Survey addresses quality-of-life needs
By Erin Tindell, Air Force Personnel, Services and Manpower Public Affairs
/ Published November 30, 2010
SAN ANTONIO -- The 2010 Caring for People Survey gives total force Airmen, civilians, retirees and dependents an opportunity to voice their concerns on how the Air Force can better address their quality-of-life needs.
With Airmen deploying in support of global contingency operations for two decades, developing and caring for Airmen and their families continues to be a high priority for Air Force leaders.
"We need to provide for the physical, emotional, cognitive and spiritual well-being of our Airmen and their families," said Secretary of the Air Force Michael Donley during remarks at an Air Force Sergeants Association convention in August. "The needs of Airmen and their families, however changing they may be, are enduring, and we must continue to understand their needs and support."
The last survey was administered in 2008 and helped leaders identify four broad categories of services important to Airmen and their families, health and wellness, Airmen and family support, education and development, and housing and communities.
Insights from the survey and subsequent focus groups spurred the development of several initiatives for each category:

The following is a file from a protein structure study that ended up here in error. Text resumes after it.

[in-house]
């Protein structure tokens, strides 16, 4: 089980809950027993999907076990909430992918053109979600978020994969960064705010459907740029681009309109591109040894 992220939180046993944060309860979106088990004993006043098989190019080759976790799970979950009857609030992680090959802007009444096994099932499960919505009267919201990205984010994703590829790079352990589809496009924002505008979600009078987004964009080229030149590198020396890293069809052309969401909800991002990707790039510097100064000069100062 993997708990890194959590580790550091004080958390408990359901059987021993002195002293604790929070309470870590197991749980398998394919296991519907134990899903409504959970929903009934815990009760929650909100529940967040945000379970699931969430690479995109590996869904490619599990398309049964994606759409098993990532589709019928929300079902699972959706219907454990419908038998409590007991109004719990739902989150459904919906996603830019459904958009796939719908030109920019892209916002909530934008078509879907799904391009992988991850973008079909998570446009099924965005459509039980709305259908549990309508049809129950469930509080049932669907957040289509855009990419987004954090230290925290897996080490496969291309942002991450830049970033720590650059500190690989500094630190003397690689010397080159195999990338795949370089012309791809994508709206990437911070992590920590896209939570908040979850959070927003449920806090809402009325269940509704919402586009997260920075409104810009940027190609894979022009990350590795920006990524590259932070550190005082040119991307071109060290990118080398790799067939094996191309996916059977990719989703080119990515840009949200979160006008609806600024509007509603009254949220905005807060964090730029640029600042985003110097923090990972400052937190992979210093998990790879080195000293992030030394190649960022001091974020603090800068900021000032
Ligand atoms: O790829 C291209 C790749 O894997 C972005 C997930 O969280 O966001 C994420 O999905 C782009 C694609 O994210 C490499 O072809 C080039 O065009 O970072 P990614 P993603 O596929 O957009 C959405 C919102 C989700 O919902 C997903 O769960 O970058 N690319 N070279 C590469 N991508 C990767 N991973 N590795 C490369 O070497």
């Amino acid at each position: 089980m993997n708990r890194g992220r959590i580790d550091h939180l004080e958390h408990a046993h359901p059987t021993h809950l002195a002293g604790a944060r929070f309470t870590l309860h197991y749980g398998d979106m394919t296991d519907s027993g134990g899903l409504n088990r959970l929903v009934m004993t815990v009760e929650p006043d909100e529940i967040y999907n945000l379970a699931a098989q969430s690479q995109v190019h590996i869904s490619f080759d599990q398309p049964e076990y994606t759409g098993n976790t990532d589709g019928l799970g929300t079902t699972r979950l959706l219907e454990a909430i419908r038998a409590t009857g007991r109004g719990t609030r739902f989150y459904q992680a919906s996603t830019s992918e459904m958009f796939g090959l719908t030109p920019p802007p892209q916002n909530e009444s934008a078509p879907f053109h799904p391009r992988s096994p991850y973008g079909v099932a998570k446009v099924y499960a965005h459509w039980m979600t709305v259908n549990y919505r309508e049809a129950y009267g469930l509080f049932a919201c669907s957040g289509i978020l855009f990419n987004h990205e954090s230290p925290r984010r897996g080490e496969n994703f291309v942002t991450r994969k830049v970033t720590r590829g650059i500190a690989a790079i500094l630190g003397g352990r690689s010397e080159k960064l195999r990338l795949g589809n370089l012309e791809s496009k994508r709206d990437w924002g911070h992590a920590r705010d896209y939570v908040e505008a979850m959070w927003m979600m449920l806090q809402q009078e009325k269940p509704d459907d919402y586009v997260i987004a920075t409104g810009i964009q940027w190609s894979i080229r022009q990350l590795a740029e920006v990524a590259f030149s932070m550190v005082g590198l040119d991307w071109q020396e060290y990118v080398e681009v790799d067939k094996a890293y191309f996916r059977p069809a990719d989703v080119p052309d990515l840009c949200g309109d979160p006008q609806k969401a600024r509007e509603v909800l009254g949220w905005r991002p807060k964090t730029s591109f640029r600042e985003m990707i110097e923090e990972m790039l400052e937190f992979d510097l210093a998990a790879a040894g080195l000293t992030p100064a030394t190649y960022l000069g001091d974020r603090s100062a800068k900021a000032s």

-- Six bases are currently testing a new dining concept as part of the Food Transformation Initiative, which improves the quality and availability of food for Airmen.
-- $140 million has been allocated to improve fitness facilities.
-- Officials have programmed more than $250 million for dormitory improvements, and 23,000 privatized homes have been built or renovated.
-- More than $10 million has been allocated to create an Air Force Single Airmen program.
The 2010 Caring for People Survey will continue to build upon the relevance of the 2008 survey so Air Force officials can capture trended data to allow for more robust analysis, said Curt Cornelssen, the chief of future operations for Air Force Services at the Pentagon.
"In this climate of tighter budget constraints, it is imperative that we develop the best picture of what our Air Force community wants and needs, so we can prudently focus our resources," he said. "The last survey only had a 21-percent response rate, so we're hoping to far surpass that this year."
For the first time, this year's survey includes civilians, spouses and retirees to ensure the needs of the total Air Force community are captured, officials said.
The survey will be sent via e-mail in stages beginning Dec. 1, and will work with major command and base officials to reach out to families and retirees.